How Marianne Got Her Groove Back.

Wednesday, September 7, 2011

Skating by on Good Humor?

The first day of CPS knocked me on my ass. Joey's not-so-magic school bus failed to show up until after school already started. When I called the bus company to complain, I was advised that they had over 10,000 Chicago Public School kids to manage, so I really needed to relax and lower my expectations as far as a timely pick-up was concerned.

I won't go into my reaction because this is a family blog. My primary emotion was fear: fear of them misplacing my son and offering up a lame consolation:

Well, we got most of the kids home safely, but it's not like anything is 100%.

Anyway, I found a few laughs on the camera of Jack roller skating at his cousin's birthday party.  He skates a thousand times better than I do, so at least all those years of ice hockey were good for something. The Tinley Park roller rink smells exactly the same as it did in 1984 when I used to go as a kid. And as far as I can tell, they have lovingly opted to retain the original carpet from 1978.


video


A grand time was had and the video made me forget how maddening the school year can be.

I am sure my aggravation will return when the packets of Innisbrook fundraising crap are sent home followed by a walk-a-thon packet and of course a request to purchase tickets to the Wine & Cheese tasting.  My checkbook still hasn't recovered from sponsoring the 10 or so kids I know CPS coerced me into paying for via the over-the-top supply list.  There is just no way one child needs 16 sticks of glue.

Yes, I'm feeling a little bitter* today.  Send chocolate.  Now. 

*Please note that my current bitterness is in no way directed at the wonderful teachers of CPS.  I am extremely grateful for all they do.  They are the sole beacon in this whole wacked out system of lunacy and madness.

Tuesday, September 6, 2011

Ode on a Coffee Urn

Ode on a Coffe Urn
By Marianne the Chicago Bogger

Thou still unravished pot of Starbucks bean
Thou foster child of cocoa and green tea
Target bought brewer with brown stains to bear
Set each morning to rendezvous with me.

With dried crust set sweetly around your rim
In need of sayers to determine our fate
You prayed I would simply put you through the washer
But my passion has found your chance too late.

I rinse it out each morning.  And afternoon.  And evening.  I like coffee.

Holy crap, trying to match Keats' meter and rhyme just took all the fun out of expressing my immortal love for that first morning cup.  Because with a 6 am wake-up time throughout the remainder of the school year, I am going to be worshipping the stuff.

The Chicago Public School year begins!!!

So here's what we got:

  • Danny dropped off at bus stop for selective enrollment school: crack o' dawn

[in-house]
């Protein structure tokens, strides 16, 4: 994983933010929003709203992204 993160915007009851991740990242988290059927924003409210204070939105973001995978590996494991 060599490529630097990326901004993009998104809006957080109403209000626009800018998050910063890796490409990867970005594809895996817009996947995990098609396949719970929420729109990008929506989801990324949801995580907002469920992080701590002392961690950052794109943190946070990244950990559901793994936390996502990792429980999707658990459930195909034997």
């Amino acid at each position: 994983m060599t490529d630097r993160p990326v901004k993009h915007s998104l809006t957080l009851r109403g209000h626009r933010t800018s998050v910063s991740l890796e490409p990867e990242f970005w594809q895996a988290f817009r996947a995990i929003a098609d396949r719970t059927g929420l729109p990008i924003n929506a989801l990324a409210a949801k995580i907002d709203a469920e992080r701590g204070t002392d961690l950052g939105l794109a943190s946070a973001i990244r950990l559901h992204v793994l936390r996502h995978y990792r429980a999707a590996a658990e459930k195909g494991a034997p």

• Jack picked up by stiff uncle still recovering from roof fall during a fire: slightly after crack o' dawn
  • Joey picked up by big yellow school bus: your guess is as good as mine
A few short hours later (and if Joey's big yellow school bus can find us), I reclaim Daniel, Jack and whatever the last one's name is.  There's some kind of special order that I'm supposed to perform this all in, but I just can't keep it straight right now.

Oh, but there's more...

Without a full understanding of how many actual hours I have to work with, I managed to inject daily doses of study in the areas of  swimming, chess, basketball, hockey, violin, and piano.

I know I have no right to complain.  I did it all to myself.  This is going to suck. Yet even armed with that knowledge, I'm still researching a day that can work for us to fit in the White Sox baseball training program. 

If anyone's listening, can you please call Dr. Drew?

In the meantime, I'll make coffee.

Monday, September 5, 2011

One Day More

The gym uniforms have been purchased.

The school fees have been paid.

The teachers have been assigned.

And I have absolutely no information about Danny's bus route or pick-up time.  But that's how we roll here in the Chicago Public School system.

Regardless, I have spent the final hours before the first day of school labeling folders, notebooks, disinfectant bottles, and Kleenex boxes. I grumbled along the way.  Why am I sending postage stamps for the third year in a row?  Why so much glue?  How many kids I am covering because CPS knows only a third of the parents will actually buy supplies for their kids?  Is it too late to switch the boys over to St. Cajetan's?

I had to take out a second mortgage for Back-to-School shopping.  
I go through this every year.  Except this time, there is talk of a teachers' strike and I swear to God, if the politicians and teachers' union can't come up with a fair compromise, I'm just going to home-school, dammit.

That was a joke.

I barely survived the summer with these hellions.  If Charles Manson was the principal, I'd still be tossing them all on the CPS bus (should it ever arrive).   While Joey is on "Track E" for school (they go year-round and already started classes), I've had to wait and endure hundreds more Back-to-School celebrity robocalls before finding my peace.  Finally, at long last, I will reclaim a small snippet of the day where I'm not asked to wipe or wash something. 

I've been playing Les Miserables' One Day More consecutively for 18 hours: 

The time is now
The day is here
One day more!

So please, please Chicago.  Don't allow a strike.  Don't take away my only sliver of freedom and tranquility in an otherwise bleak and repetitive life.  Please.  Forget the children...

Do it for the moms.